We undertook this study to identify specific clinical variables related to alcohol drinking that correlate with postoperative delirium. We analyzed 19 variables previously associated either with postoperative delirium or with heavy alcohol drinking. Although ASA class has been associated with postoperative delirium and was associated with postoperative delirium in our univariate analysis, we did not include it in our multivariate analysis because ASA class is subjective and is, by itself, a type of multivariate analysis, a gestalt based on the many variables in the medical history, physical examination, and laboratory evaluation. We analyzed a number of alcohol drinking–related questions, because we sought to identify a few specific alcohol-related questions that clinicians can ask so that they can adequately evaluate alcohol-related risk without wasting their time and their patients' time during the preoperative evaluation by asking questions that are not helpful.
We intended to analyze 10 specific variables related to alcohol drinking, including 1 physical finding (rhinophyma) and 1 blood test (MCV); however, too few patients had the physical finding of rhinophyma for it to be analyzed. Four of the 8 questions related to alcohol drinking were derived from the CAGE questionnaire. The other 4 questions were about the most recent alcohol drinking, abstinences from alcohol during the preceding 12 months, history of alcohol withdrawal symptoms, and history of blackouts associated with heavy drinking. We sought to avoid confrontation and patient furtiveness by structuring the questions so as not to ask patients about current amount and frequency of alcohol drinking. We also carefully worded the questions to minimize emotional content. For example, we changed the CAGE question, “Have people annoyed you by criticizing your drinking?” to “Has anyone ever advised you to cut back on your drinking?” It seems to us less embarrassing to report having been advised than to admit to having been criticized and annoyed. We found that responses to 2 of these alcohol-drinking–related questions and the MCV were correlated with postoperative delirium.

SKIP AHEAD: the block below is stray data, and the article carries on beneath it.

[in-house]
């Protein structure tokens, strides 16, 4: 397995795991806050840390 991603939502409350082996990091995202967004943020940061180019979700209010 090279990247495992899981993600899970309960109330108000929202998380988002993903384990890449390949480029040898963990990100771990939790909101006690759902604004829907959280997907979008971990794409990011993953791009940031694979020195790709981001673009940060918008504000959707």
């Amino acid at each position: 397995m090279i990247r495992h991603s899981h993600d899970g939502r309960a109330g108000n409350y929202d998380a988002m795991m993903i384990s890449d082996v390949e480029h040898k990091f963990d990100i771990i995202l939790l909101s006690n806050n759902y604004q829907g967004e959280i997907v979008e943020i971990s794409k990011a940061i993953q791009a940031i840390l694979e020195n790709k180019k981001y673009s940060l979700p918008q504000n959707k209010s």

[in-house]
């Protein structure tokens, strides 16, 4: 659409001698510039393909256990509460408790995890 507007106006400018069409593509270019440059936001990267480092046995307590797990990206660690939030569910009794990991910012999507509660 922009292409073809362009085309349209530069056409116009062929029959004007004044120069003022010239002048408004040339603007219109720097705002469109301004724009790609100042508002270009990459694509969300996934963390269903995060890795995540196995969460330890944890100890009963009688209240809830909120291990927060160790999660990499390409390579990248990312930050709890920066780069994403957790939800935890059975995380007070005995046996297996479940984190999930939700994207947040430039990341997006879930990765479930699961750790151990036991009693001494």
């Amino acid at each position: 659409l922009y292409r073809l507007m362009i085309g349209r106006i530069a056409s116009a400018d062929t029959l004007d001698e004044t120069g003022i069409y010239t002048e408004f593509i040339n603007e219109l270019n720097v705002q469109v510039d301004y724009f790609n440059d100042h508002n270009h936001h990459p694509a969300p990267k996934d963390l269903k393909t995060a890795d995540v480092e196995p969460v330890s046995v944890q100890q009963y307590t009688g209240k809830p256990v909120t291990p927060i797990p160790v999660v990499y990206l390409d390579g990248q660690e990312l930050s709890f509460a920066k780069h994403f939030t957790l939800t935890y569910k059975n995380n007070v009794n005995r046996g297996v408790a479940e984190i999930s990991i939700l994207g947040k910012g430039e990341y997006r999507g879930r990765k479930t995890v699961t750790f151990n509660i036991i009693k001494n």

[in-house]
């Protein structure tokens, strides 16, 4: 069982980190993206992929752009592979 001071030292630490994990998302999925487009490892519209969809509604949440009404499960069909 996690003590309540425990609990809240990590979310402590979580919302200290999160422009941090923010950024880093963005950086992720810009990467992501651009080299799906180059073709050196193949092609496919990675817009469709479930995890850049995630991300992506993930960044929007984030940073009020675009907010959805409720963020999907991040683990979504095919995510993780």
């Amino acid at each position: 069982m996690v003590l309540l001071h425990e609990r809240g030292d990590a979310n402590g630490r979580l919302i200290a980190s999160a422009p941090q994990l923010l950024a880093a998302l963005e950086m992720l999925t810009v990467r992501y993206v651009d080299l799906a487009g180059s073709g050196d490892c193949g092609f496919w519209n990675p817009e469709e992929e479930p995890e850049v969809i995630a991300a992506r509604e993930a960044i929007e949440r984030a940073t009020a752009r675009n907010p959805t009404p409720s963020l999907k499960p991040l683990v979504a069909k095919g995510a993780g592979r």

This study confirmed some of the previously identified predictors of postoperative delirium and suggests 3 additional predictors that are associated with heavy alcohol consumption. In 1994, Marcantonio et al12 published a clinical prediction rule for delirium after elective noncardiac surgery (hereinafter, the Marcantonio rule), which assigns 1 point for each of 6 predictors: (1) age older than 69 years; (2) poor preoperative cognitive status; (3) high-risk surgery; (4) poor preoperative functional status; (5) markedly abnormal serum sodium, potassium, or glucose levels; and (6) heavy alcohol drinking, as defined by self-reported consumption of more than 2 drinks daily. We previously applied the Marcantonio rule to 138 major head and neck cancer surgical procedures, and it stratified them into 3 cohorts of increasing prevalence of postoperative delirium (9%, 19%, and 25%).13 However, the Marcantonio rule did not identify a cohort of patients at low risk for postoperative delirium, perhaps because it did not distinguish different degrees of alcohol drinking in the population of patients with head and neck cancer, a population with a high prevalence of alcohol drinking. In the current study we analyzed the predictors previously identified by Marcantonio et al,12 and we found that, while advanced age, impaired cognitive status, “high-risk” surgery (defined as surgery lasting >6 hours in our population), and self-reported uninterrupted daily alcohol drinking were correlated with postoperative delirium, a poor SAS functional status of 4 and markedly abnormal preoperative levels of serum sodium, potassium, or glucose were not (Table 2). This may have been because Marcantonio et al12 included laboratory findings up to the day of surgery, whereas the laboratory findings we analyzed were obtained 1 to 2 weeks prior to surgery, and the abnormal findings were addressed and usually corrected prior to surgery. For example, electrolytes were replaced, medications were adjusted, and diabetes mellitus was controlled several days, if not a week or more, prior to surgery.